The risk-benefit ratio also is not as good in those under 50 – so testing in the 40-50 age range should be a personal decision based on ‘values, preferences and health history’. Those with a first-degree relative (mother, sister, daughter) with breast cancer, for instance, would benefit from this earlier screening.

The ‘risk’ in this younger age group is that the false positive rate is higher — 12% versus 7% in the 70-74 year old population — meaning more biopsies and other workup will be done when there is actually no disease. Also, the earlier screening is started, the greater the cumulative radiation dose. Testing under 50 years old is given a “C” recommendation by the Task Force — that the balance of benefits and harms is close. The net benefit is small, so the decision should be based on the individual situation. This differs from the recommendations of the radiologists and Ob/Gyns, as noted above, for yearly mammos starting at age 40. Interestingly, the United Kingdom has for years recommended mammography screening every 3 years for women age 50-70.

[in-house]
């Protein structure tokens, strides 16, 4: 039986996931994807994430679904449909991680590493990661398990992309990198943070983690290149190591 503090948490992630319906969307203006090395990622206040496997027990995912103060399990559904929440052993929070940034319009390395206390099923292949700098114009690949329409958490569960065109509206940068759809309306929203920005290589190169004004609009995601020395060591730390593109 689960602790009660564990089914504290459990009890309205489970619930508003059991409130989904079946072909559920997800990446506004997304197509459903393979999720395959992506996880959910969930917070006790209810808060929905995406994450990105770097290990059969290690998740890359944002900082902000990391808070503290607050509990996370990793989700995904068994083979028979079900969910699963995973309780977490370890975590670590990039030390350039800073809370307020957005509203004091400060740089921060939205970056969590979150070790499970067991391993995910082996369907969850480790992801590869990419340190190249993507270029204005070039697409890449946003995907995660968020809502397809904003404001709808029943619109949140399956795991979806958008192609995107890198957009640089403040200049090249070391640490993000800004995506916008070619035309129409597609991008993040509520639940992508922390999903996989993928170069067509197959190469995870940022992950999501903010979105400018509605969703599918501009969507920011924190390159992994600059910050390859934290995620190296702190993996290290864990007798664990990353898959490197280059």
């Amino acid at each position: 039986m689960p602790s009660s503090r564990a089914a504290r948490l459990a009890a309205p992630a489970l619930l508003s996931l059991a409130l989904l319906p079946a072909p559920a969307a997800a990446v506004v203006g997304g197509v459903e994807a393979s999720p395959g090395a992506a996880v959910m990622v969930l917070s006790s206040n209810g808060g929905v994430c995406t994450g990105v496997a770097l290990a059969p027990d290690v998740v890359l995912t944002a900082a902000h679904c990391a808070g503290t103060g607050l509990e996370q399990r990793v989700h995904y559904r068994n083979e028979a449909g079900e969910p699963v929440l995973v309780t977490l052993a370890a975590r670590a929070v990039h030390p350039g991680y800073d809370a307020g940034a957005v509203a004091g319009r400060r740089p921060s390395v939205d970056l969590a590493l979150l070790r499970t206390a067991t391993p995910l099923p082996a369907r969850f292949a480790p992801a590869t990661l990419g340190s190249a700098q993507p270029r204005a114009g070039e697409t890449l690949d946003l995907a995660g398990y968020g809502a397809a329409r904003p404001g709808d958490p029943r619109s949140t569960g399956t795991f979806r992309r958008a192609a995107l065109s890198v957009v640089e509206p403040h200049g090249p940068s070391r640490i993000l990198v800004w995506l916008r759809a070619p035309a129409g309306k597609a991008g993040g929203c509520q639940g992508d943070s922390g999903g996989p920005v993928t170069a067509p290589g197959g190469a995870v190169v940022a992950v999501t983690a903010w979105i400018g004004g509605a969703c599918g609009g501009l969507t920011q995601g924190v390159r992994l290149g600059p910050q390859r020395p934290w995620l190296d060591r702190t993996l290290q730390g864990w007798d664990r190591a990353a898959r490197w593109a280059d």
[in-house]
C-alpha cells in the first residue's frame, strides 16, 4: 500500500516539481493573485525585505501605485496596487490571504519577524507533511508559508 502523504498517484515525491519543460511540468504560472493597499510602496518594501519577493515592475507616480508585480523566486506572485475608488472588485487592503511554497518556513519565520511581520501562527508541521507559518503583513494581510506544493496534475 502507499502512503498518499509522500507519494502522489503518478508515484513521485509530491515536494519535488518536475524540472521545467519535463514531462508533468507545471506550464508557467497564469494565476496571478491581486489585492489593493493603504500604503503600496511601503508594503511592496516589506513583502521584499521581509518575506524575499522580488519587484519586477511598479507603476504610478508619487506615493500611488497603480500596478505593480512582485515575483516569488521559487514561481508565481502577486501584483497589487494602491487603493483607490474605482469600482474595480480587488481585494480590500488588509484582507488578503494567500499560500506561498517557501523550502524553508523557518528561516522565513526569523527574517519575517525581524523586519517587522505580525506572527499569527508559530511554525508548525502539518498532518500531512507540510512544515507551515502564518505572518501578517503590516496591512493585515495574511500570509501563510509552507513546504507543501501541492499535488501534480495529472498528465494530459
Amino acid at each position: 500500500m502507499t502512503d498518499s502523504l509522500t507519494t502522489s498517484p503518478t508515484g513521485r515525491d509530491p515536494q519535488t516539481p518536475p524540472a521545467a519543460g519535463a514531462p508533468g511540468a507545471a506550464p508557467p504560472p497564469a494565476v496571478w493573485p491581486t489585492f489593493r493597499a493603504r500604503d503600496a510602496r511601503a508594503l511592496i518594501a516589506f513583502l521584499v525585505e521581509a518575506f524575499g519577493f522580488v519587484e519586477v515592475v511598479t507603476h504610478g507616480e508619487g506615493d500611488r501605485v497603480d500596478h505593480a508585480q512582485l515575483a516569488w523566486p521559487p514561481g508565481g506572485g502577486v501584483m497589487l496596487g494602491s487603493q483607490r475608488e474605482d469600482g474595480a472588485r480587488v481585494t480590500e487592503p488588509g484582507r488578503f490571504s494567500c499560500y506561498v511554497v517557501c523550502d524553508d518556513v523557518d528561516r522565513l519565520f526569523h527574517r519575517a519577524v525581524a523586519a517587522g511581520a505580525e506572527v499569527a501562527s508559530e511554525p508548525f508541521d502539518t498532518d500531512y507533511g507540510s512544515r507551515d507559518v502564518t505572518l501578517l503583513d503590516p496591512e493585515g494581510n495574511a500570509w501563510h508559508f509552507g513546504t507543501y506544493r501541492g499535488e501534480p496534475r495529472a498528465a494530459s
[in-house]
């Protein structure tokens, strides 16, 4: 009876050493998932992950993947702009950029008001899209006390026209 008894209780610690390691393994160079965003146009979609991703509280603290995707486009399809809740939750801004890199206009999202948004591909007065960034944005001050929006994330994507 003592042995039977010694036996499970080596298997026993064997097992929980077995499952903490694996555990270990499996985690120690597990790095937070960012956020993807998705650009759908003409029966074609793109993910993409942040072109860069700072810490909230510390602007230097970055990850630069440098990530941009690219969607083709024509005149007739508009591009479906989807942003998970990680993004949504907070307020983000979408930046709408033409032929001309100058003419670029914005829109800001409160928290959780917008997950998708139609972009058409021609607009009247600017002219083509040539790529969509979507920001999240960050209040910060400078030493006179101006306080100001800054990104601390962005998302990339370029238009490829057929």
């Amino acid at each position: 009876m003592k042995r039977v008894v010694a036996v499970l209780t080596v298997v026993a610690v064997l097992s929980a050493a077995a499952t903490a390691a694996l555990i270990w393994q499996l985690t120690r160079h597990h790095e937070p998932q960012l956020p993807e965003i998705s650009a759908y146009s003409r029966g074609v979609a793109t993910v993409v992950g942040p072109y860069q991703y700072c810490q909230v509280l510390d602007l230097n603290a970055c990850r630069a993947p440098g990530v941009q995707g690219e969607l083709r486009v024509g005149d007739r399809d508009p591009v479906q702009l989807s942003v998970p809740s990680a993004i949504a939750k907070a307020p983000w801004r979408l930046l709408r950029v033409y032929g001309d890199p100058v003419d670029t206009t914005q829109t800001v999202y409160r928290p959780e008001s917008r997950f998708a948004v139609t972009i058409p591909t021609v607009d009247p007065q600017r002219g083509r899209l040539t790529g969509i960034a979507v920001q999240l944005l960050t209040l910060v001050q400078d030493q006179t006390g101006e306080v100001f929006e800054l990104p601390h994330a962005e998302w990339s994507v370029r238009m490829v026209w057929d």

For those over 75, the Task Force makes no recommendation for screening because women in this age group have been excluded from trials they studied, so no good data is available. However, guidelines from the other groups don’t set an upper age limit.

In all of this, there is room for discussion with your physician.  Using the guidelines as an outline, if you are radiation-phobic like me, you might opt for less frequent screening.  If you feel uneasy with the thought of missing any possible growth, then you would opt for the most frequent screening advised.  I hope this information serves as the basis for a well-informed discussion.  


More information from the Task Force, radiologists and Ob/Gyns can be found at the links below. Just so you don’t think I only take care of women, I will write about PSA screening soon. Many of the issues are comparable, regarding issues of chasing false positives and using strong therapies with side effects to treat lesions that may never end up causing problems.

For more information from the Task Force about breast cancer screening, see: – video and opportunity to comment on the guidelines.

For the perspective from the American College of Radiology:

And from ACOG for the Ob/Gyns: